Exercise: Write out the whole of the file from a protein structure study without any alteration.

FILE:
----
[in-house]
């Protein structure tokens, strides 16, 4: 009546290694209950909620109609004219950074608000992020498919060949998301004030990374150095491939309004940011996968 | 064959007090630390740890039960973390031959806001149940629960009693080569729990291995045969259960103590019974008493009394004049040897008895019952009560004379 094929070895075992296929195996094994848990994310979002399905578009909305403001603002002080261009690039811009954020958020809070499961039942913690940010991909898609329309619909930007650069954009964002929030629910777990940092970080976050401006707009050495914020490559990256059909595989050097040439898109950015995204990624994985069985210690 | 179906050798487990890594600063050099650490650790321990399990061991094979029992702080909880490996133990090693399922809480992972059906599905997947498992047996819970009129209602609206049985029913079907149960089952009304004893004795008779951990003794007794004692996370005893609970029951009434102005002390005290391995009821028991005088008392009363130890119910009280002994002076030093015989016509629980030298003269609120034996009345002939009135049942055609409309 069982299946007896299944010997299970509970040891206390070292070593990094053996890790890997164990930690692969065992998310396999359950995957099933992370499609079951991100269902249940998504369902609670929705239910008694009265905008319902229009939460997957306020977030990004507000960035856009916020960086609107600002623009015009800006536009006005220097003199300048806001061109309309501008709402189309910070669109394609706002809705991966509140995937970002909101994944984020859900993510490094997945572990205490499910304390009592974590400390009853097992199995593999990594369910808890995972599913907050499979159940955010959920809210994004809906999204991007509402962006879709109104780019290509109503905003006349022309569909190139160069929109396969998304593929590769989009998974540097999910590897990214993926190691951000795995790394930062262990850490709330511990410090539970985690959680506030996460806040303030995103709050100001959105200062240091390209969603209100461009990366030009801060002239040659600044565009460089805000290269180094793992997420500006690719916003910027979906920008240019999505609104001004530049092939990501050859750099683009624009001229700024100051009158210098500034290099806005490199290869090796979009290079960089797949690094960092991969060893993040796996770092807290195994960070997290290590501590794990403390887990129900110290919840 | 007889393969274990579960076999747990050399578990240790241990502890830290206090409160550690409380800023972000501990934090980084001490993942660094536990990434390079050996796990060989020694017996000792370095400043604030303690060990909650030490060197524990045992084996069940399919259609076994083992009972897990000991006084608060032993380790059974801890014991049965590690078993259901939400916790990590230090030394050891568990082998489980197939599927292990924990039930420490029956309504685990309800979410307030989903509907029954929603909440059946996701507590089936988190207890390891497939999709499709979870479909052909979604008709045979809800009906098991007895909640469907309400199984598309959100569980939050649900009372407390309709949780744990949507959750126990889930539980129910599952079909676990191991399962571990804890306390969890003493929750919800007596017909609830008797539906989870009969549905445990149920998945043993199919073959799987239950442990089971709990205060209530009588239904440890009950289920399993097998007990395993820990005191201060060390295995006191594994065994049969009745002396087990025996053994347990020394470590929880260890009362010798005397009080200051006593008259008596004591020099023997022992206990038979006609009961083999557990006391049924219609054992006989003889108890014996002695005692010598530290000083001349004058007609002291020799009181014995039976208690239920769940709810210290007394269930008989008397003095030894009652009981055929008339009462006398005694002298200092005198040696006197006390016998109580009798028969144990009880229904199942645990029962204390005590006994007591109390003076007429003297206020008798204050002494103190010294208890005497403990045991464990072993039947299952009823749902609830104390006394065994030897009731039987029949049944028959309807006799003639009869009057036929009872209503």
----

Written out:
[in-house]
């Protein structure tokens, strides 16, 4: 009546290694209950909620109609004219950074608000992020498919060949998301004030990374150095491939309004940011996968 | 064959007090630390740890039960973390031959806001149940629960009693080569729990291995045969259960103590019974008493009394004049040897008895019952009560004379 094929070895075992296929195996094994848990994310979002399905578009909305403001603002002080261009690039811009954020958020809070499961039942913690940010991909898609329309619909930007650069954009964002929030629910777990940092970080976050401006707009050495914020490559990256059909595989050097040439898109950015995204990624994985069985210690 | 179906050798487990890594600063050099650490650790321990399990061991094979029992702080909880490996133990090693399922809480992972059906599905997947498992047996819970009129209602609206049985029913079907149960089952009304004893004795008779951990003794007794004692996370005893609970029951009434102005002390005290391995009821028991005088008392009363130890119910009280002994002076030093015989016509629980030298003269609120034996009345002939009135049942055609409309 069982299946007896299944010997299970509970040891206390070292070593990094053996890790890997164990930690692969065992998310396999359950995957099933992370499609079951991100269902249940998504369902609670929705239910008694009265905008319902229009939460997957306020977030990004507000960035856009916020960086609107600002623009015009800006536009006005220097003199300048806001061109309309501008709402189309910070669109394609706002809705991966509140995937970002909101994944984020859900993510490094997945572990205490499910304390009592974590400390009853097992199995593999990594369910808890995972599913907050499979159940955010959920809210994004809906999204991007509402962006879709109104780019290509109503905003006349022309569909190139160069929109396969998304593929590769989009998974540097999910590897990214993926190691951000795995790394930062262990850490709330511990410090539970985690959680506030996460806040303030995103709050100001959105200062240091390209969603209100461009990366030009801060002239040659600044565009460089805000290269180094793992997420500006690719916003910027979906920008240019999505609104001004530049092939990501050859750099683009624009001229700024100051009158210098500034290099806005490199290869090796979009290079960089797949690094960092991969060893993040796996770092807290195994960070997290290590501590794990403390887990129900110290919840 | 007889393969274990579960076999747990050399578990240790241990502890830290206090409160550690409380800023972000501990934090980084001490993942660094536990990434390079050996796990060989020694017996000792370095400043604030303690060990909650030490060197524990045992084996069940399919259609076994083992009972897990000991006084608060032993380790059974801890014991049965590690078993259901939400916790990590230090030394050891568990082998489980197939599927292990924990039930420490029956309504685990309800979410307030989903509907029954929603909440059946996701507590089936988190207890390891497939999709499709979870479909052909979604008709045979809800009906098991007895909640469907309400199984598309959100569980939050649900009372407390309709949780744990949507959750126990889930539980129910599952079909676990191991399962571990804890306390969890003493929750919800007596017909609830008797539906989870009969549905445990149920998945043993199919073959799987239950442990089971709990205060209530009588239904440890009950289920399993097998007990395993820990005191201060060390295995006191594994065994049969009745002396087990025996053994347990020394470590929880260890009362010798005397009080200051006593008259008596004591020099023997022992206990038979006609009961083999557990006391049924219609054992006989003889108890014996002695005692010598530290000083001349004058007609002291020799009181014995039976208690239920769940709810210290007394269930008989008397003095030894009652009981055929008339009462006398005694002298200092005198040696006197006390016998109580009798028969144990009880229904199942645990029962204390005590006994007591109390003076007429003297206020008798204050002494103190010294208890005497403990045991464990072993039947299952009823749902609830104390006394065994030897009731039987029949049944028959309807006799003639009869009057036929009872209503």